Sen. John McCain to discontinue brain cancer treatment, family says

He was diagnosed with an aggressive form of brain cancer last year.

Sen. John McCain, who was diagnosed with an aggressive form of brain cancer last year, has decided to discontinue treatment, his family said in a statement Friday.

Last summer McCain said he had been diagnosed with an aggressive glioblastoma, "and the prognosis was serious," his family said in a statement.

"In the year since, John has surpassed expectations for his survival. But the progress of disease and the inexorable advance of age render their verdict," the McCain family said. "With his usual strength of will, he has now chosen to discontinue medical treatment. Our family is immensely grateful for the support and kindness of all his caregivers over the last year, and for the continuing outpouring of concern and affection from John’s many friends and associates, and the many thousands of people who are keeping him in their prayers. God bless and thank you all."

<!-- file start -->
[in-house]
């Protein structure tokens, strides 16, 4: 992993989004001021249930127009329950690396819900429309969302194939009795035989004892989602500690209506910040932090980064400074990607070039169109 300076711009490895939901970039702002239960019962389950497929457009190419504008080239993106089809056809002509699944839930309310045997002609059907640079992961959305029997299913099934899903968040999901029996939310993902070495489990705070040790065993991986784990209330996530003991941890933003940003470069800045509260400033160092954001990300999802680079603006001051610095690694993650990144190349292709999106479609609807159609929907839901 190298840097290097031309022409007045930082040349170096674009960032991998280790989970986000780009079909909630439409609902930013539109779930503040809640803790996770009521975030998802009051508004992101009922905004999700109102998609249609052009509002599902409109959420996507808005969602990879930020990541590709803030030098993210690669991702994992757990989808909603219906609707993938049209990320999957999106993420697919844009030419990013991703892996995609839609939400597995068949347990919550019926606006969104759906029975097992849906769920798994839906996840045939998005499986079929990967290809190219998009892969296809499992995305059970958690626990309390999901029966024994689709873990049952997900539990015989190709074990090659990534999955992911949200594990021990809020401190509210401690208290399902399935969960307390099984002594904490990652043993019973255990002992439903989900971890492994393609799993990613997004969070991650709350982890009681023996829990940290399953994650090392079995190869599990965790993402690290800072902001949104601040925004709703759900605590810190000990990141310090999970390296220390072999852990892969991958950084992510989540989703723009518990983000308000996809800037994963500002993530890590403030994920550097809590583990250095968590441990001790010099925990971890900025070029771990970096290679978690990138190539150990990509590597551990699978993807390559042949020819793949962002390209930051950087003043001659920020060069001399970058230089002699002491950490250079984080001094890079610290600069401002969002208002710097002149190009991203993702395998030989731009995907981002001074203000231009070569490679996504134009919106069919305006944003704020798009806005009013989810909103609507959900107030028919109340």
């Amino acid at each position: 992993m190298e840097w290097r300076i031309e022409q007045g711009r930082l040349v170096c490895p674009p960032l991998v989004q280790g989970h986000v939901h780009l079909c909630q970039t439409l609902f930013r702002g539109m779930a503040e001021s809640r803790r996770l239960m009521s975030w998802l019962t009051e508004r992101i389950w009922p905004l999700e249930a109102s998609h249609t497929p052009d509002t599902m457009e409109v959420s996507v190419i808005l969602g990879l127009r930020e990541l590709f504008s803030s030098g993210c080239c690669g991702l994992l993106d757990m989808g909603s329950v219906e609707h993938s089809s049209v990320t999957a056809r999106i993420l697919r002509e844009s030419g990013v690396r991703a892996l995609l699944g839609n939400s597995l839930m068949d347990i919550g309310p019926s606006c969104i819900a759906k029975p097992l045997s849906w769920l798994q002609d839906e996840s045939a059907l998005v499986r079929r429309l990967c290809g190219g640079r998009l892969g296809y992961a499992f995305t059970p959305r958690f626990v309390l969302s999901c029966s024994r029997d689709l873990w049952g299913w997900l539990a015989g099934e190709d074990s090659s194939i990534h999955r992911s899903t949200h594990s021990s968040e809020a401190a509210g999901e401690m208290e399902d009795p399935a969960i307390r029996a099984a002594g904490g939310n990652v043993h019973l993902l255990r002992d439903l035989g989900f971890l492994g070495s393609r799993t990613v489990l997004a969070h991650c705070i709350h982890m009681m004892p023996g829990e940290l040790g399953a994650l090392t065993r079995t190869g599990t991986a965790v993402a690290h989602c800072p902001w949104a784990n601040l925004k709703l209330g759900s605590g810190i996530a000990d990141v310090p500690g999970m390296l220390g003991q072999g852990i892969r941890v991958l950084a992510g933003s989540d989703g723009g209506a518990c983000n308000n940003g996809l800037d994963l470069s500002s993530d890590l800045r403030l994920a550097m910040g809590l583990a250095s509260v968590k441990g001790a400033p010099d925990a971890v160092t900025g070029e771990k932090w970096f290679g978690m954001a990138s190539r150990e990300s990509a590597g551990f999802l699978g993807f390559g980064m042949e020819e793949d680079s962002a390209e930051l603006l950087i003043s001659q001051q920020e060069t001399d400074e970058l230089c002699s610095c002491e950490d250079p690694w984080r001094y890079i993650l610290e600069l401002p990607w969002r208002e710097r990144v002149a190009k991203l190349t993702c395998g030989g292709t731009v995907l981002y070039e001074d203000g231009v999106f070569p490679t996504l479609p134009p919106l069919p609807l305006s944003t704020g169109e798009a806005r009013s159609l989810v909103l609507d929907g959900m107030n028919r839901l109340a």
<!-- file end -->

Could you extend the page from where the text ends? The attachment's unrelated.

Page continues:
McCain's wife, Cindy, and daughter, Meghan, thanked the teams who took care of him and members of the public who have supported their family.

One of McCain's closest friends in the Senate, Sen. Lindsey Graham of South Carolina, said in a statement that Cindy McCain and their family were providing "abiding love, care, and dedication" for John McCain.

"Cindy remains steadfast and is traveling every step of the way on this difficult journey with John. The love provided by Meghan and the McCain children to their father has been comforting to witness. The entire McCain clan is doing exactly what the McCains have done through generations — rise to the meet the challenge. In addition, John’s deeply loyal staff and devoted friends are pouring their hearts out and doing everything they can to make this burden bearable. John’s medical care providers represent the best of their profession," Graham said in a statement.

Congressional leaders, members of Congress and lawmakers who worked closely with McCain also posted messages of support on social media.

ABC News' Ali Rogin contributed to this report.